13 Feb
  • By Brian Conklin
  • Cause in

AbleGamers Launches Accessible.Games Website to Connect Disabled Gamers and Developers

In the process of pushing accessibility practices further, AbleGamers began a new program to bring people with disabilities and game developers closer than ever before. AbleGamers revealed their new site Accessible.Games to give developers multiple resources for creating more accessible games, as well as giving people with disabilities a direct line to game developers to let them know what accessibility features are important to them… as well as getting paid to do so.

The first part of Accessible.Games is the Accessible Player Experience, or APX. It’s a tool that allows developers to study accessible game design methodology and bring out the best possible ways to make sure the game is playable by as many people as possible. The foundation of this is found in the Accessible Design Patterns, twelve areas to check out to find the best way to present a game. It could be something like giving players a second channel to receive information, Flexible Text Entry, Doing More With Less, or many other areas of interest. The second step of the APX is Challenge Design Patterns. With the first section being about the player being able to participate in the gameplay experience provided, the second is all about designing the gameplay in a way that people of varying performance levels can complete them. This comes in the form of in-game assists, auto-saving, undo/redo actions, and more. The APX is a good basis of guidelines for developers to follow and keep in mind during development to allow their content to be accessed by as many people as possible, and these options to the gameplay and design choices are much easier to implement early in the development cycle, rather than trying to be bolted on late.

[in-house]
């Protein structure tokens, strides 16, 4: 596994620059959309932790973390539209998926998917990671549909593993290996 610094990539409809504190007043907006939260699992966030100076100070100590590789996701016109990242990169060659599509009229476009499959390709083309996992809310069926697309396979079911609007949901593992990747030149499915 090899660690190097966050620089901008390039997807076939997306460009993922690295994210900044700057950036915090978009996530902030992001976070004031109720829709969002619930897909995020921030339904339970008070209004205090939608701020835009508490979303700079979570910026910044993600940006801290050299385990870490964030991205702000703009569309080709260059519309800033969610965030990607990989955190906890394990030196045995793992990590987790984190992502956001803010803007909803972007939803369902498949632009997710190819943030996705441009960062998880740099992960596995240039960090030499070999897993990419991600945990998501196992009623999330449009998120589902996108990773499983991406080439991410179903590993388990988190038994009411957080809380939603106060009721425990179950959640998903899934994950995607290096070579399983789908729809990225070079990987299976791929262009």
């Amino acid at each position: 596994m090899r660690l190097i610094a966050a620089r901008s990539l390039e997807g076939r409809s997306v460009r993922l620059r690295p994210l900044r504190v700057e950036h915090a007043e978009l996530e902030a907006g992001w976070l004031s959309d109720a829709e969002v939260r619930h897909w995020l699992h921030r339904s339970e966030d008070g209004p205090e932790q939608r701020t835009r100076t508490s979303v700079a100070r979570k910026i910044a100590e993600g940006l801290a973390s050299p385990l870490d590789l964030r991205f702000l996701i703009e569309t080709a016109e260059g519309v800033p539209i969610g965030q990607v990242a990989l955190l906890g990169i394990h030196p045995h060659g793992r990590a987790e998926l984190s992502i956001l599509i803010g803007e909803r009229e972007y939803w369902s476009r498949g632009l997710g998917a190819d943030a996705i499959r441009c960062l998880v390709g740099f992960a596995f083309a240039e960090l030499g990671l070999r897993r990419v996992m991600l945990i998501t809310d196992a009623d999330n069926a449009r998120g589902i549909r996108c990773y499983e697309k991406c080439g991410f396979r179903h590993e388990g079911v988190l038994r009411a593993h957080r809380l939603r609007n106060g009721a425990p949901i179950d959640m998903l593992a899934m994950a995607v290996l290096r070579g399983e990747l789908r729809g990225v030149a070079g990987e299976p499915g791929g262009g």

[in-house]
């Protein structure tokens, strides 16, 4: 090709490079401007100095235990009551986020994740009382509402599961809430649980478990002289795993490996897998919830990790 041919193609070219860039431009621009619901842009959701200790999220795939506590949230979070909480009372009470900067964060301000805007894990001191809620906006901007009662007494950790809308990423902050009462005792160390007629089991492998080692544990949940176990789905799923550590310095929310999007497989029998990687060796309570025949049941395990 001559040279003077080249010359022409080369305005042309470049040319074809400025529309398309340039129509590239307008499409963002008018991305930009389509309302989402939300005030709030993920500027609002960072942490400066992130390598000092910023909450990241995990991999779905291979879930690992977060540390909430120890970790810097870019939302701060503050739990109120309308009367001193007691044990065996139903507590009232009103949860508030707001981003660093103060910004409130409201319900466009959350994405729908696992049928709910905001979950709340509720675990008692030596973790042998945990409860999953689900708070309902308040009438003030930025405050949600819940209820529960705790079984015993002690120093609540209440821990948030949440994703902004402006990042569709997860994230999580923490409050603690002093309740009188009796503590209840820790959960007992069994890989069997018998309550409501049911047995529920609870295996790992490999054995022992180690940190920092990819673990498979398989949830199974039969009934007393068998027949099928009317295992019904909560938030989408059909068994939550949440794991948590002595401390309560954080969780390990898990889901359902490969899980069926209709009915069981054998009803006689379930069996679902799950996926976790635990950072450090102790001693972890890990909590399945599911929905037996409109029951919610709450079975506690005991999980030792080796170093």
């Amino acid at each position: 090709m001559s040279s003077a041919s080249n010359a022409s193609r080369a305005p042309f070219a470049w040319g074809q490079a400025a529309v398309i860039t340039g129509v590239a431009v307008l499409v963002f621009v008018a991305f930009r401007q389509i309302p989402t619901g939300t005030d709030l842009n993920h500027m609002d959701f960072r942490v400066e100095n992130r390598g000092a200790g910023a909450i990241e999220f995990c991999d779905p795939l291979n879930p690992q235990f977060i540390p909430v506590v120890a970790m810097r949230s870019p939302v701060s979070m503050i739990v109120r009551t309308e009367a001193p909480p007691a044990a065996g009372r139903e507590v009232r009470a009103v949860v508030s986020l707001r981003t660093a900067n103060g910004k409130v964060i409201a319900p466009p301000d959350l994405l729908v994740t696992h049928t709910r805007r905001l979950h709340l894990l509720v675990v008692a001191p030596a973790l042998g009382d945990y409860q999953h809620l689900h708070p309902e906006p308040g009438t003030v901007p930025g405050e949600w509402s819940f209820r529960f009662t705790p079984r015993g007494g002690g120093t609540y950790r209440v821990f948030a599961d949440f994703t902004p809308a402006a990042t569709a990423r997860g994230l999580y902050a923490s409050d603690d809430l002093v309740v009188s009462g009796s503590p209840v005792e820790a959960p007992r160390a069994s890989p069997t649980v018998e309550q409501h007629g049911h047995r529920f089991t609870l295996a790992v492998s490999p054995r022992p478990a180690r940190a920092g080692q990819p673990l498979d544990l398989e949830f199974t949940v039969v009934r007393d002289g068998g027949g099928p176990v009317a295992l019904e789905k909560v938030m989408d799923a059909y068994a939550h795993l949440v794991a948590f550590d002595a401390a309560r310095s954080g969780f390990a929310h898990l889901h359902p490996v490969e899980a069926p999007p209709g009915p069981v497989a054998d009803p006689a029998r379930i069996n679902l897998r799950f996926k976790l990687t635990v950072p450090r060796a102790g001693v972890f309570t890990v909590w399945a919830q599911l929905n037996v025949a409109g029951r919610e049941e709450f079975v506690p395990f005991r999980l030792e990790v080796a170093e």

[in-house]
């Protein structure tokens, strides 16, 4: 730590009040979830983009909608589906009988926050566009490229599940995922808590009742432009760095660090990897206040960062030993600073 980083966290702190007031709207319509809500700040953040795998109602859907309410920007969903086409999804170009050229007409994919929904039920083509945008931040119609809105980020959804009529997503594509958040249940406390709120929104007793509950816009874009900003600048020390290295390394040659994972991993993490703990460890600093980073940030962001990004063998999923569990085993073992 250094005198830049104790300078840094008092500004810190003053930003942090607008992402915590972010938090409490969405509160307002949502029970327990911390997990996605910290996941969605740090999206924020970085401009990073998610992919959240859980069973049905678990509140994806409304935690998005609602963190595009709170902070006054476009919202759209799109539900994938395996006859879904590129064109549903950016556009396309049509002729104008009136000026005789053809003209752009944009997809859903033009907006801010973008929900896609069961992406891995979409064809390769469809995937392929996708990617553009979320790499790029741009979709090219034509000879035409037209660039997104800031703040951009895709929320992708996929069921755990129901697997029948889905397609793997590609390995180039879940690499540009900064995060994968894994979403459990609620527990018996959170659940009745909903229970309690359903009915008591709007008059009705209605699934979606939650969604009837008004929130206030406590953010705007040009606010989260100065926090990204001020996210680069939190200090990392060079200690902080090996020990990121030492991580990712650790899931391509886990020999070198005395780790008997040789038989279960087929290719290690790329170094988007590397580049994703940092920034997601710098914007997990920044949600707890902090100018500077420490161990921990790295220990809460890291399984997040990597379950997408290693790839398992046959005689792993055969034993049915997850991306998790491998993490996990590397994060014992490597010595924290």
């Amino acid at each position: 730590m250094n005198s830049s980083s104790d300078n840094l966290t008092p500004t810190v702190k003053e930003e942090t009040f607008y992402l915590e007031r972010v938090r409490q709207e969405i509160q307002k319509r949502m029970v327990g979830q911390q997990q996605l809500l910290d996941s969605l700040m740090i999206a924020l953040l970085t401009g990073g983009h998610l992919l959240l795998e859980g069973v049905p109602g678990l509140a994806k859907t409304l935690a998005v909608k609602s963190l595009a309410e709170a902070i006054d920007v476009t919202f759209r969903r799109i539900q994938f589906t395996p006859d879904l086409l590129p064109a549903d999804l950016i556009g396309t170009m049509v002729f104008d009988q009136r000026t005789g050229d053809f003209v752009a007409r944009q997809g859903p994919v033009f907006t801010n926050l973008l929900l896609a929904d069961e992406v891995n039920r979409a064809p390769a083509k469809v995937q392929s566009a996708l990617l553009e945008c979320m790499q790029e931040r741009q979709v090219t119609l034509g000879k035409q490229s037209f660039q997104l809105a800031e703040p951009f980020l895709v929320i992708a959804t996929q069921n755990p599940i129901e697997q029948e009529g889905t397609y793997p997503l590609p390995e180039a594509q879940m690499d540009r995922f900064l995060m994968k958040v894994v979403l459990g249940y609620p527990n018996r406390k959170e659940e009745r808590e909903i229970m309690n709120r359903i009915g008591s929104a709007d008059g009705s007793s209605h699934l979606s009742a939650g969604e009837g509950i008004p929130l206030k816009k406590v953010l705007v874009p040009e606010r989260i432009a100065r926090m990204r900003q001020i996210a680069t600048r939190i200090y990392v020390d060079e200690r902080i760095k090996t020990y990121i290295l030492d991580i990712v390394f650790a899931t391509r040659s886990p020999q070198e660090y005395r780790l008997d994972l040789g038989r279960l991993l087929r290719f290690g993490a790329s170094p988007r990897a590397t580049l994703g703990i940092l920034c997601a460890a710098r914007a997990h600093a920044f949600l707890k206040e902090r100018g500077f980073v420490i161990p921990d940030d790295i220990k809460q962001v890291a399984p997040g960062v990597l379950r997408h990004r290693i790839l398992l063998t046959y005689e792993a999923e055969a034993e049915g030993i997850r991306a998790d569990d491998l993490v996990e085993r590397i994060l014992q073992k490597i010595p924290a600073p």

The second part of Accessible.Games are both sides of the Player Panels. These come in two fronts: the first front is developers looking for gamers with a disability to test their games, the second being gamers with a disability looking to aid in the development process. This project has been in the works for years through AbleGamers and is the best ways for developers to get the detailed feedback they need on the accessibility questions they have. The basics of the Player Panels are developers can contact AbleGamers with a project in development, and specify what sort of accessibility feedback they’re looking for. AbleGamers can then contact players who’ve registered to be in the Player Panels with their specific gaming equipment as well as disabilities. The developers who submit their games for review by the panels receive the first-hand experience from people directly interacting with their projects, and players who participate get compensated fairly for their time. It’s a new initiative already seeing great results, looking forward to more success stories from developers in the future.

To see these services in action, head over to Accessible.Games and check out all the information available. The APX is freely available to check out at one’s leisure. If the Player Panel piques one’s interest, some set up time is required to get the players connected with the developers, so make sure plans include that time needed!

For any more questions about the panels, people are welcome to email [email protected].